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Meg Ryan's new boxing flick is a blow to her career.

Often, after viewing a film, I'll call my dear friend Herr Doktor Prof. Samuel Slote (author of The Silence in Progress of Dante, Mallarmé, and Joyce), and, in his pretentious, northeastern way, he will say, "How bad was it?"

He assumes, you see, that popular enjoyments like cinema are so far beneath his tastes that each and every one could be described in terms best left to analyses of the odors produced by rotting cow rectums.

Usually, in an effort to connect him to the people, I will respond, "not so bad!" or "parts of it were quite good!" or, at least, "it had its moments!" Usually. Every now and then, though, a film is so unexpectedly brilliant that I will burst forth with effusive praise and explain that in this particular outing, Mr. Sandler or Ms. Zellweger rose high above the low expectations that puffed-up academics like Dr. Slote may have.

Thus, it was with intense honesty and passion that I said to Dr. Slote that Meg Ryan's new boxing pic, Against the Ropes, blew like a Catholic schoolgirl on prom night. It's truly one of the most atrocious things ever set on celluloid, a film so devoid of entertainment value that I was reduced to counting the surgery scars on Meg Ryan's now Frankenstein-esque mug.

It's hard to know where to begin in hating this monstrosity. Perhaps at the beginning: Imagine the cruelty of a screenwriter who would have an innocent 10-year-old girl utter expository dialogue in the opening scene of a movie. Is there no law against child cruelty?

That young girl, after expostulating upon her desire to grow up to be a boxing manager, turns into the hideously re-configured Meg Ryan, who plays Jackie Kallen, an assistant to an asshole who runs a fight venue. Let me say this about Meg Ryan: She really wasn't such a bad actress. Sure, she had all those crappy romantic comedy roles, but when she was given a chance to shine in Hurlyburly, she was shockingly good. And in bad movies where she had some dramatic potential, like The Doors or Courage Under Fire, she rose above the material, though she was clearly constrained by it.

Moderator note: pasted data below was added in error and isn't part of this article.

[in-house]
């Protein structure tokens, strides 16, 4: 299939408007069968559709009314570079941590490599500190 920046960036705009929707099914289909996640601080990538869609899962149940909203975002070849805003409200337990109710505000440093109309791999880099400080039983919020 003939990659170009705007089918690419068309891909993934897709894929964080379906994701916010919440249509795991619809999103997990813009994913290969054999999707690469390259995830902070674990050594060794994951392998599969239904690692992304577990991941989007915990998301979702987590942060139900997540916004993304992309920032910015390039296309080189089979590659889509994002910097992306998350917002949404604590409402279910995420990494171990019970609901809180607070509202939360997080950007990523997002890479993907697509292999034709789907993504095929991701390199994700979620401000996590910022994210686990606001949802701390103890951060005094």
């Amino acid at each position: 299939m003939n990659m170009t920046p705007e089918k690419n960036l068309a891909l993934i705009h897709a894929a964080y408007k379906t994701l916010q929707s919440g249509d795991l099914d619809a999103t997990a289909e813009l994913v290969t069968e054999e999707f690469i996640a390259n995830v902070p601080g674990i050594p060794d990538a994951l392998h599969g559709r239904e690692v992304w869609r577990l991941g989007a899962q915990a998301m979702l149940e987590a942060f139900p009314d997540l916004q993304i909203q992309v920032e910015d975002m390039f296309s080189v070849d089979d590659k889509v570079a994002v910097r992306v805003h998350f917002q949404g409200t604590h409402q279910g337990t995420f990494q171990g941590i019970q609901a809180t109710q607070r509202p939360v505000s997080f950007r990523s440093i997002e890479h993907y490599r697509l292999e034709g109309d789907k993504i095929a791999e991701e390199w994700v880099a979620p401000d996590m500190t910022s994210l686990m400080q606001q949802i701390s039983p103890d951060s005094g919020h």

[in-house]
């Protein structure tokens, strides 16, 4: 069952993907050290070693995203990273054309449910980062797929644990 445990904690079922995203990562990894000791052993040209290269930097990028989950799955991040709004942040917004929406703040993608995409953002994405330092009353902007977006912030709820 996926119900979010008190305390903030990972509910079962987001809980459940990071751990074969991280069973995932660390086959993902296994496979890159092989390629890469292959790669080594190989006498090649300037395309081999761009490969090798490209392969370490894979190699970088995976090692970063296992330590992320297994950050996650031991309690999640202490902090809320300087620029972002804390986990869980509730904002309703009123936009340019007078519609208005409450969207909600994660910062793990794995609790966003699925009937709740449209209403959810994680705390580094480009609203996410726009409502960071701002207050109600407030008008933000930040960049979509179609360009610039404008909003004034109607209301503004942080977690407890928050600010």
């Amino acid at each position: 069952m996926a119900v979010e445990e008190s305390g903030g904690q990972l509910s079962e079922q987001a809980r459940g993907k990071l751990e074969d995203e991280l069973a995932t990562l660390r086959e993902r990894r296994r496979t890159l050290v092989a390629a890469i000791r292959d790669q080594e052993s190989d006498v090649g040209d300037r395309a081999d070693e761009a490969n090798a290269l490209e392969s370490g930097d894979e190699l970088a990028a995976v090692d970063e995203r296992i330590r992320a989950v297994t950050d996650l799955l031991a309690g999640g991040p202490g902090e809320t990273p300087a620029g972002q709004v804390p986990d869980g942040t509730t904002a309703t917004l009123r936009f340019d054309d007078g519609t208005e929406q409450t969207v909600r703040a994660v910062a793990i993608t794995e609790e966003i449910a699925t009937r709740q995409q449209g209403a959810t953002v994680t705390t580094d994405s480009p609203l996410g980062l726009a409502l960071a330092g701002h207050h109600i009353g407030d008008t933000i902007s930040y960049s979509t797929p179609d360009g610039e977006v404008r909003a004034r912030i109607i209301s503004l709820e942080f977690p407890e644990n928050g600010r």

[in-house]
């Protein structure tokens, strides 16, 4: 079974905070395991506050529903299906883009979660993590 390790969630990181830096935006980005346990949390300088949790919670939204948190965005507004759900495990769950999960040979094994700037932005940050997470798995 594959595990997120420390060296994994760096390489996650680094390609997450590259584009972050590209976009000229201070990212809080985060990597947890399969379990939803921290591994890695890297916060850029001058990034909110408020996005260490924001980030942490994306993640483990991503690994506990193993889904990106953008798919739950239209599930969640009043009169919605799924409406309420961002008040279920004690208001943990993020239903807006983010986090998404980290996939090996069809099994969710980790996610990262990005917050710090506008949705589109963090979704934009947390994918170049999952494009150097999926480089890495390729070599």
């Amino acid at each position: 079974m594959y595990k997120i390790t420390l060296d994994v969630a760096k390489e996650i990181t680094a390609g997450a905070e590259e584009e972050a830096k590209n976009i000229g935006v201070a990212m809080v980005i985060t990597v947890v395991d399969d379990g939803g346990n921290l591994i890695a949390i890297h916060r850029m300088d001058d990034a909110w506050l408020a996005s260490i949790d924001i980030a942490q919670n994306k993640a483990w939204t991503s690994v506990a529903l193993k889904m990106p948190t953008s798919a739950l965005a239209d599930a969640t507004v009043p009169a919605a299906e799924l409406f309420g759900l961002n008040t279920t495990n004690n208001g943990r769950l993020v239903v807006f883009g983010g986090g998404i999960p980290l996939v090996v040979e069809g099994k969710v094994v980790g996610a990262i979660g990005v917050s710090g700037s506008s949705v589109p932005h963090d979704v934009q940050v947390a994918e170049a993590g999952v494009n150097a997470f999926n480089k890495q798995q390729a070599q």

Plus, she remained an attractive woman up to the day she had herself butchered by some Mary Shelley fan with a medical degree. What compelled her to make her face incapable of expressing emotion, through the miracles of modern science, is beyond me. Throughout this film, though, each time she tries to emote, detached muscles and incapacitated nerves struggle valiantly to pull what's left of her face into a semblance of feeling. It works in the same way the voice synthesizer on your computer works: badly, and in cheap imitation of the richness of humanity.

But that alone is not enough to sink a film. Horrible dialogue, though, is. Every line in this movie is a bad cliché stretched into an extended metaphor. Like, when Kerry Washington, playing the part of Trusted Friend Who Will Be Left Behind When Jackie Kallen Finds Success, tells Jackie, "They've pushed you so far down, you're in the basement! Hell, you can't even see the glass ceiling from down there! Lucky for you, the only way out is up!" Because people really talk like that. And if they don't, dammit, they should!

Of course, Meg does rise through the glass ceiling and into the stratosphere of professional boxing, lofting into the difficult realms of shallow fame, where the only way to go is down, causing her to crash back to earth, where, of course, she lands on her feet. In the course of this drawn-out process, she will say things like, "I'm really good with people, and I can read you like a book." No doubt it's a weighty tome filled with swirling emotional heights. She will also say, "I might as well spit in the face of destiny." Indeed. You might as well.

The dialogue is so atrocious, and the story so obvious. (I wonder if she'll manage her boxer to the championship, and if he'll win the championship, and if she'll lose herself along the way, and if she'll later find herself and make amends and everyone will be happy? I won't say, but it's worth pondering while you wait for the incredibly unexpected ending of this riveting motion-picture experience.) This film would have played better as mime. Or as mime performed by robots.

In any event, while we wait for the novelization of this movie to come out (I hear it's going to be a coloring book!), we can only pray that February and March, traditionally the worst movie months of the year, pass quickly, and that Hollywood can sweep out the filth like Against the Ropes in time for the long-awaited summer blockbuster season, when, even if the movies are insipid and ill-conceived, they can at least distract us from their lack of script and dialogue with a dazzling array of explosions and butts. Until that time, when Charlie's Angels Episode 3: The Phantom Thong comes like a cinematic narcotic, I can only recommend staying away from the mainstream theaters, lest you enjoy seeing the likes of Meg Ryan trying to perform the delicate operation of warming hearts by using a flamethrower and a crate of napalm.

More by James DiGiovanna

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